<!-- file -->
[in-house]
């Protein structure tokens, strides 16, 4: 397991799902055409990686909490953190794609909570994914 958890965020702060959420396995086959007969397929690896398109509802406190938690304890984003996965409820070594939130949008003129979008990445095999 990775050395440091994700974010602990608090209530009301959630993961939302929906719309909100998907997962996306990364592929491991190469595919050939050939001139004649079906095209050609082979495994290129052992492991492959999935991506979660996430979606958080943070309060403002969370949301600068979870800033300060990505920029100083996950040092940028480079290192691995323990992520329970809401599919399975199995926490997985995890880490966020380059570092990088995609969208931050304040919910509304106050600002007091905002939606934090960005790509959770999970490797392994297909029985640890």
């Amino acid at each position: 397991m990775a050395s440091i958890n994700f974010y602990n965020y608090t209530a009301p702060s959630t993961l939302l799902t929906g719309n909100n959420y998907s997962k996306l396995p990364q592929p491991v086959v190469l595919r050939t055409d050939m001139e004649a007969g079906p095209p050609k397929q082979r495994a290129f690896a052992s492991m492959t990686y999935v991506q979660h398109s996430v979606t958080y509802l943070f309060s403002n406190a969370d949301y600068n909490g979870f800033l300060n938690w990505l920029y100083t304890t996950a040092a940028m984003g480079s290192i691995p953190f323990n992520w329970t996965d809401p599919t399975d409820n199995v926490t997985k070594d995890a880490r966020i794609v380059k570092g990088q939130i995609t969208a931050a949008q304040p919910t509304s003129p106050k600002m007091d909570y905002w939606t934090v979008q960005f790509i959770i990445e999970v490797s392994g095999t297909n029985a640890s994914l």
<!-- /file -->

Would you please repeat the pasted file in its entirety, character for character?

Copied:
[in-house]
């Protein structure tokens, strides 16, 4: 397991799902055409990686909490953190794609909570994914 958890965020702060959420396995086959007969397929690896398109509802406190938690304890984003996965409820070594939130949008003129979008990445095999 990775050395440091994700974010602990608090209530009301959630993961939302929906719309909100998907997962996306990364592929491991190469595919050939050939001139004649079906095209050609082979495994290129052992492991492959999935991506979660996430979606958080943070309060403002969370949301600068979870800033300060990505920029100083996950040092940028480079290192691995323990992520329970809401599919399975199995926490997985995890880490966020380059570092990088995609969208931050304040919910509304106050600002007091905002939606934090960005790509959770999970490797392994297909029985640890």
């Amino acid at each position: 397991m990775a050395s440091i958890n994700f974010y602990n965020y608090t209530a009301p702060s959630t993961l939302l799902t929906g719309n909100n959420y998907s997962k996306l396995p990364q592929p491991v086959v190469l595919r050939t055409d050939m001139e004649a007969g079906p095209p050609k397929q082979r495994a290129f690896a052992s492991m492959t990686y999935v991506q979660h398109s996430v979606t958080y509802l943070f309060s403002n406190a969370d949301y600068n909490g979870f800033l300060n938690w990505l920029y100083t304890t996950a040092a940028m984003g480079s290192i691995p953190f323990n992520w329970t996965d809401p599919t399975d409820n199995v926490t997985k070594d995890a880490r966020i794609v380059k570092g990088q939130i995609t969208a931050a949008q304040p919910t509304s003129p106050k600002m007091d909570y905002w939606t934090v979008q960005f790509i959770i990445e999970v490797s392994g095999t297909n029985a640890s994914l």